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Testing, Testing

So, now armed with the knowledge of what I had been doing wrong, I set out to achieve some successful WPS sessions. Unfortunately, due to Wi-Fi industry's reluctance to focus on supporting WPS in clients, I was able to find only one card among my current assortment that supported WPS in its client application. So Table 1 isn't as big as I had hoped it would be.

  D-Link DWA-642
[Atheros]
D-Link DIR-615 (B2)
[Atheros]
- Success. PBC and PIN
- AP always reports WPA-only / TKIP
- STA usually reports WPA / TKIP, sometimes reports WPA2/AES
D-Link DIR-625 (C1)
[Atheros]
- Success. PBC and PIN
- AP always reports WPA-only / TKIP
- STA usually reports WPA2 / AES
Linksys WRT160N
[Broadcom]
- Success. PBC and PIN
- AP reports WPA2, TKIP or AES
- STA reports WPA2 / AES
Trendnet TEW-632BRP (A1.0R)
[Atheros]
- Success. PBC and PIN
- AP reports WPA-Auto / TKIP
- STA reports WPA2 / TKIP
Belkin F5D8233-4 (Ver. 4000)
[Ralink]
- Success. PBC and PIN
- AP reports WPA / TKIP
- STA reports WPA / TKIP
Table 1: WPS Testing Summary

What is does show is support for WPS on the AP side for products with Atheros, Broadcom and Ralink chipsets. It also shows an interesting mix of security levels that result from WPS sessions.

All of the products tested support the highest WPA2 / AES security. But only one pairing, the Linksys WRT160N and DWA-642 resulted in a WPA2-secured connection. All other combinations looked like WPA / TKIP, although the D-Link DIR-615 and 625 reported mismatched WPA/TKIP and WPA2 connections between AP and client, which shouldn't be possible.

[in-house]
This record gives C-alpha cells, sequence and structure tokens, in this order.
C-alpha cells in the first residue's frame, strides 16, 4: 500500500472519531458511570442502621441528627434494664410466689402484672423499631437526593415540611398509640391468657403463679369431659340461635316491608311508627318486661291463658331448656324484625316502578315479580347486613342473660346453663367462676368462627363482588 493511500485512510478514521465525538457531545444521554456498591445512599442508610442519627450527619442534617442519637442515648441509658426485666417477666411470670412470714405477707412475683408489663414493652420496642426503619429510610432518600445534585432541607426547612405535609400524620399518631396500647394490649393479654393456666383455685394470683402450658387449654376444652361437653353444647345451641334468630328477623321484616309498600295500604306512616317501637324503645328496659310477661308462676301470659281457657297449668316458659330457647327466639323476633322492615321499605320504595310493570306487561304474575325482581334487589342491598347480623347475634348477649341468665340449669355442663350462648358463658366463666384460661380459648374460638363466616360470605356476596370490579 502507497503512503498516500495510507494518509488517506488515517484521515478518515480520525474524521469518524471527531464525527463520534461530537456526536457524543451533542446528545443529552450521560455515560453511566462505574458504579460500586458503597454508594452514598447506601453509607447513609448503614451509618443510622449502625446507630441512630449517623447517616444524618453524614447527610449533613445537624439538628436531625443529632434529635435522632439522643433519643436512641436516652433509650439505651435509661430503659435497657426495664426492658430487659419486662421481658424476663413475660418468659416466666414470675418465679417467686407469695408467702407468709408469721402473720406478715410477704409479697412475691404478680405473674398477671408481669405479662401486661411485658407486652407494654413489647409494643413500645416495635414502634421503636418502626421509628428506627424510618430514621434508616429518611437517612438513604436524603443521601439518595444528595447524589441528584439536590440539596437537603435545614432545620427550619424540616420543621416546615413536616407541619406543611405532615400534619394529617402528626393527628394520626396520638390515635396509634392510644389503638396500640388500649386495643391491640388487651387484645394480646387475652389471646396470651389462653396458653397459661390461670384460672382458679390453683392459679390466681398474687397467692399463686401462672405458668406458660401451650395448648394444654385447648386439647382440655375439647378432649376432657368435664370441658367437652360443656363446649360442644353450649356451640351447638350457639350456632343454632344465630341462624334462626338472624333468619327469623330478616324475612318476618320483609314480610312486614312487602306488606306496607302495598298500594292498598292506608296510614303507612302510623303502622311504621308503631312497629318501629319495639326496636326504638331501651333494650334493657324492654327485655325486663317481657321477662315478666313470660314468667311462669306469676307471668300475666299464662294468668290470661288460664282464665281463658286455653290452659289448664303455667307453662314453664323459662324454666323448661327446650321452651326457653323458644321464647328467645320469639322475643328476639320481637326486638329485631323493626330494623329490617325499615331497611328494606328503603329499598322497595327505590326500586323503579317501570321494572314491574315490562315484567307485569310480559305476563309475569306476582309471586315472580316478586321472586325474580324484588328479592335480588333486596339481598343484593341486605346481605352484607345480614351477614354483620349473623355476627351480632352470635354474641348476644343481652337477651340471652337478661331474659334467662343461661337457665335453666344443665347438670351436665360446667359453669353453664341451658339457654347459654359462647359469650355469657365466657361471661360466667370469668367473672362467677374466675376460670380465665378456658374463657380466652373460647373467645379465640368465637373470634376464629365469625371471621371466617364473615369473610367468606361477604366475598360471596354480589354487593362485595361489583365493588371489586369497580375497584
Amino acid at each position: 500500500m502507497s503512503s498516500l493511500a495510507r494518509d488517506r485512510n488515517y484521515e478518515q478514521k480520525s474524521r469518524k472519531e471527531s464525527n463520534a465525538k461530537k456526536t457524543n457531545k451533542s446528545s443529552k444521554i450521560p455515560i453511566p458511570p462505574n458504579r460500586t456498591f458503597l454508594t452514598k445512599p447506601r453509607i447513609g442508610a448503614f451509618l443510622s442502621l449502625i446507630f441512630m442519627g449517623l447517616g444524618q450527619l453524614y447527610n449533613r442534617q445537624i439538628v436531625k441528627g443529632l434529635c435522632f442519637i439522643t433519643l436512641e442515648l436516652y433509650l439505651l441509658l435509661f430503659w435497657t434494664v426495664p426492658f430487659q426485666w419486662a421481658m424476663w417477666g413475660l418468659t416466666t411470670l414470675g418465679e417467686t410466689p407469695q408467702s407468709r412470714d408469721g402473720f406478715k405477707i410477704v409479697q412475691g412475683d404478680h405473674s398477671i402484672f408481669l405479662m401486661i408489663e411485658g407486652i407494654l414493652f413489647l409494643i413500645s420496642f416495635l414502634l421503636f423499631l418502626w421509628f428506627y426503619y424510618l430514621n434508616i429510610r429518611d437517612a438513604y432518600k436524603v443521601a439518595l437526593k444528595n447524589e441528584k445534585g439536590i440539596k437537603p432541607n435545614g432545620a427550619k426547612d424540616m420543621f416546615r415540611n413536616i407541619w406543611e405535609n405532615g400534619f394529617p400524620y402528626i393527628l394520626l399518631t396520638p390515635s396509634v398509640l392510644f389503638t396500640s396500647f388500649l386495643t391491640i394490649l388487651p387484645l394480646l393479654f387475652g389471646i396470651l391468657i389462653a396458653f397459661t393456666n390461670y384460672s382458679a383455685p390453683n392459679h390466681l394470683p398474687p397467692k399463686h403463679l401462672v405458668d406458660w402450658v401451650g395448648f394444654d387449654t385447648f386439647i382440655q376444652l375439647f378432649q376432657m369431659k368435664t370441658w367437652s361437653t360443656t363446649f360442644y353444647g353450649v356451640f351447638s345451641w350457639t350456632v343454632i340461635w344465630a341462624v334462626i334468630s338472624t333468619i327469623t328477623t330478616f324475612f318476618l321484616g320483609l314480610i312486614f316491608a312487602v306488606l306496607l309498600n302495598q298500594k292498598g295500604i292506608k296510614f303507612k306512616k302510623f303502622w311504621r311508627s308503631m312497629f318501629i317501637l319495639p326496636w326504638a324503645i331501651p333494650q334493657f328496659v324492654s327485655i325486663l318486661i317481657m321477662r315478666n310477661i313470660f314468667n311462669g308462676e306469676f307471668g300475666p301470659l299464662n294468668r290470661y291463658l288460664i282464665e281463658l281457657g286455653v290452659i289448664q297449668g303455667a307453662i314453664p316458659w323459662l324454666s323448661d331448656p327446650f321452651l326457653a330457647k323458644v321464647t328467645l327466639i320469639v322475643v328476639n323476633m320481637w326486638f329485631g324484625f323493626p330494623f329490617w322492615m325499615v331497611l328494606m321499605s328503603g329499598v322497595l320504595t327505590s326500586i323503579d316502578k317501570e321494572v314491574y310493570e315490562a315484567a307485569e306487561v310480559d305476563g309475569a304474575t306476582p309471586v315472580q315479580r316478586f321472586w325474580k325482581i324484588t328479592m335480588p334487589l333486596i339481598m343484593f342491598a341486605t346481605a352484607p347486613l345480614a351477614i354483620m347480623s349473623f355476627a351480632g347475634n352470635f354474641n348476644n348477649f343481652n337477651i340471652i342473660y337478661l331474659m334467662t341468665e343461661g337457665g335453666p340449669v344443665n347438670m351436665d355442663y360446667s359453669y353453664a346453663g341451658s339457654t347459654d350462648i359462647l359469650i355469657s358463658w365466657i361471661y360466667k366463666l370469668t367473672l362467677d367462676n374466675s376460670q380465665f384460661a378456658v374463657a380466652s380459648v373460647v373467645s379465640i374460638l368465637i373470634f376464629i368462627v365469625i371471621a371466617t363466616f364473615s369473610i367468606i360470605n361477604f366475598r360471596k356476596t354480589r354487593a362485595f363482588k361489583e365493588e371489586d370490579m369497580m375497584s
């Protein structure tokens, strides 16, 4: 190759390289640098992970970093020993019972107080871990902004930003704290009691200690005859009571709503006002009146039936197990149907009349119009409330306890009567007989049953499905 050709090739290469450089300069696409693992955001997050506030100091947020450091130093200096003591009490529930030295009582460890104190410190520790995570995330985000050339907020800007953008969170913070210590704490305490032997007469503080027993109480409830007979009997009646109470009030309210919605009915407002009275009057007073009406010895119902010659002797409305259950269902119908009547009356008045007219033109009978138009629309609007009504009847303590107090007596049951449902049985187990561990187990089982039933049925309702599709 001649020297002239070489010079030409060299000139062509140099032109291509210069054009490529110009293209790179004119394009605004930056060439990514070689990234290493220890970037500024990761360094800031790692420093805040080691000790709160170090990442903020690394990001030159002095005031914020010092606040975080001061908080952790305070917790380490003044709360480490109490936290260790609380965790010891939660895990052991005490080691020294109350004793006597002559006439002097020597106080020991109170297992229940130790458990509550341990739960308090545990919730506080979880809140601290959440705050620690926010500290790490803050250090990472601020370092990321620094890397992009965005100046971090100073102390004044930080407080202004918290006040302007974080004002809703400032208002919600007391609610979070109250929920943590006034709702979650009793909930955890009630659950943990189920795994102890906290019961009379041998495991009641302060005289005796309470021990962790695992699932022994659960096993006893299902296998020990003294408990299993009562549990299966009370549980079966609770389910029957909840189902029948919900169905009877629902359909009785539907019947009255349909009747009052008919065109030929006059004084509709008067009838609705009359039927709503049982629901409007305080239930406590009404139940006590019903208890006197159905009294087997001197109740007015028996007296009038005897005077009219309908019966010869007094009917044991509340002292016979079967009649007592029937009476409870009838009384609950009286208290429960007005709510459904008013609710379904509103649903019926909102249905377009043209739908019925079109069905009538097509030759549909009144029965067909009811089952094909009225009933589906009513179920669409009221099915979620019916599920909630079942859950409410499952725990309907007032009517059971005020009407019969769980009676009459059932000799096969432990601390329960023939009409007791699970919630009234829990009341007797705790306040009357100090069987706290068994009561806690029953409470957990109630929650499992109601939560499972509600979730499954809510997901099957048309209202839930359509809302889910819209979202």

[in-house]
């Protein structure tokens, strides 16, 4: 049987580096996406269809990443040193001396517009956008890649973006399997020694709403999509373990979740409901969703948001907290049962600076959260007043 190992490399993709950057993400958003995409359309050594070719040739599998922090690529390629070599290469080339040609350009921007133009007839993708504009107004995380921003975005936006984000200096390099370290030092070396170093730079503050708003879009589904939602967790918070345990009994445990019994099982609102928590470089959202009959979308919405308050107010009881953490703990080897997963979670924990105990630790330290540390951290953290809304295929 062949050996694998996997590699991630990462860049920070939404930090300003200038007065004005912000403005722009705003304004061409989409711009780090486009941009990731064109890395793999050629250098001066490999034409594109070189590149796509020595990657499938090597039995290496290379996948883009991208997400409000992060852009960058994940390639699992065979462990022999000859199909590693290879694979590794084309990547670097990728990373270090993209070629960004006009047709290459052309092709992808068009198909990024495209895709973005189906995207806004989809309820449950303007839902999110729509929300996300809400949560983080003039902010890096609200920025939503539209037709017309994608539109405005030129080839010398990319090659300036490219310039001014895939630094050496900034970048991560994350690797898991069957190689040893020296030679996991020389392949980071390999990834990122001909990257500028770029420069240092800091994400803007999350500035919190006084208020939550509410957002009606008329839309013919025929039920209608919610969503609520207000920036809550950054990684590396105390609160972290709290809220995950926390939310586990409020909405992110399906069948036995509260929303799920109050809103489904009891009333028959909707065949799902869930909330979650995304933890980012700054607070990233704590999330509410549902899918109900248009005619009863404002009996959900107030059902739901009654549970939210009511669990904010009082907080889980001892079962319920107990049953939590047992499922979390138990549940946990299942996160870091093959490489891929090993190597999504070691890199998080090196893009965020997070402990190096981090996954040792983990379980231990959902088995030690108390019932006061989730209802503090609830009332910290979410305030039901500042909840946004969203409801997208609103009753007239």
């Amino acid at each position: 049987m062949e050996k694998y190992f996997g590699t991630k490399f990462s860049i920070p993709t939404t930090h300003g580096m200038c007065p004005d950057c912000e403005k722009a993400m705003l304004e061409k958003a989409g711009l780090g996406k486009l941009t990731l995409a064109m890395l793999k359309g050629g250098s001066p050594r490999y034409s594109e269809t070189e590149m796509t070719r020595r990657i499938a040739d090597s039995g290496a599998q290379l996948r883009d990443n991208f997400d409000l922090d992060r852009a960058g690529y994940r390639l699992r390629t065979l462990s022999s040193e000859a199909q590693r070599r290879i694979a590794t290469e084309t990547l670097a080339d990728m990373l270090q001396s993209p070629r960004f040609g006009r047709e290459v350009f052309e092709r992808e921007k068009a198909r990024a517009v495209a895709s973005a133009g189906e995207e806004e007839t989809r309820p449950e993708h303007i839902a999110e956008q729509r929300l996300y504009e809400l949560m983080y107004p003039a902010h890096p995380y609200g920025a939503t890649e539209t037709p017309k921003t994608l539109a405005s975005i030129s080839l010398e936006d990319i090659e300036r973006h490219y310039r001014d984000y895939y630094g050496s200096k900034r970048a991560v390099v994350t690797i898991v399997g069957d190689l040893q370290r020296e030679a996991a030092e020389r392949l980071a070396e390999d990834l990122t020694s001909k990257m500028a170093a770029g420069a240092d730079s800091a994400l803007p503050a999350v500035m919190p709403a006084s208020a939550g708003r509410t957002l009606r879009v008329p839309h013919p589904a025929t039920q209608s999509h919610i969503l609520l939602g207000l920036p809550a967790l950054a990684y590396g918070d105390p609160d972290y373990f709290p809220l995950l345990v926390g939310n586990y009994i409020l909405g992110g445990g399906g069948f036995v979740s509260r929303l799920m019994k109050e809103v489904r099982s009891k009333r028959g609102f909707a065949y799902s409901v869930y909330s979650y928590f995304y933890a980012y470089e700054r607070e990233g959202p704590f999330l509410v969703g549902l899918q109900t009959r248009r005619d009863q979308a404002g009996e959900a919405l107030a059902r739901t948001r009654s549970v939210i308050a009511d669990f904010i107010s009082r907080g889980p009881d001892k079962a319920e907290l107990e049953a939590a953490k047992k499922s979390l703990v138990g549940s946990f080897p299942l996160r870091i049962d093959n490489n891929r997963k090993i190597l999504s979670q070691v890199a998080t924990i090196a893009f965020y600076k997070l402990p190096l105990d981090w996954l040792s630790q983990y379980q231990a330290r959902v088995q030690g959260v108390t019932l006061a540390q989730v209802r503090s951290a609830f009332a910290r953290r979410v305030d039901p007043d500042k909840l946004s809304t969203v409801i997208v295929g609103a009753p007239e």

I don't understand why all of these products didn't negotiate WPA2 connections. But maybe that's a subject for another article.

Conclusion

At the rate things are going, it is anyone's guess as to when consumers will really be able to push buttons on wireless routers and wireless clients and get a reliable, secure wireless connection. Actually, given the apparent lack of urgency and enthusiasm from the Wi-Fi Alliance and consumer networking product manufacturers, WPS may never really take hold.

Every day that goes by without WPS, consumers are learning to do without it. While there will always be those who are clueless about technology and who could really reap the benefit of WPS, other, more technically-savvy users just soldier along. They have learned to fend for themselves and to make sense out of the piecemeal, half-done "solutions" that companies continue to push out.

This is really be a shame, especially given the time, effort and resources that many companies have been "encouraged" to devote to developing a "standard" technology. A technology that is no better than the proprietary technology that started it all, Buffalo's AOSS, that has an installed base in the millions of units and that is an example of what WPS could do, if the industry would get behind it.

Before its creation and while WPS has been poking along, Buffalo got AOSS designed into four of the most popular game consoles on the planet—the Sony PS3 and PSP and Nintendo Wii and DS. Every day, consumers use AOSS push-buttons to connect these devices to Buffalo AOSS-equipped wireless routers. They even use it, along with a Nintendo Wi-Fi USB adapter, to turn an Internet-connected PC into a wireless hotspot for DS game parties.

Of course, none of these products support WPS, so Buffalo, Sony and Nintendo are just as guilty as other Wi-Fi Alliance members of not getting behind the technology. But just think of the benefit to consumers if the consumer wireless industry would just once, act in the interest of consumers, who ultimately pay their salaries, instead of their own?

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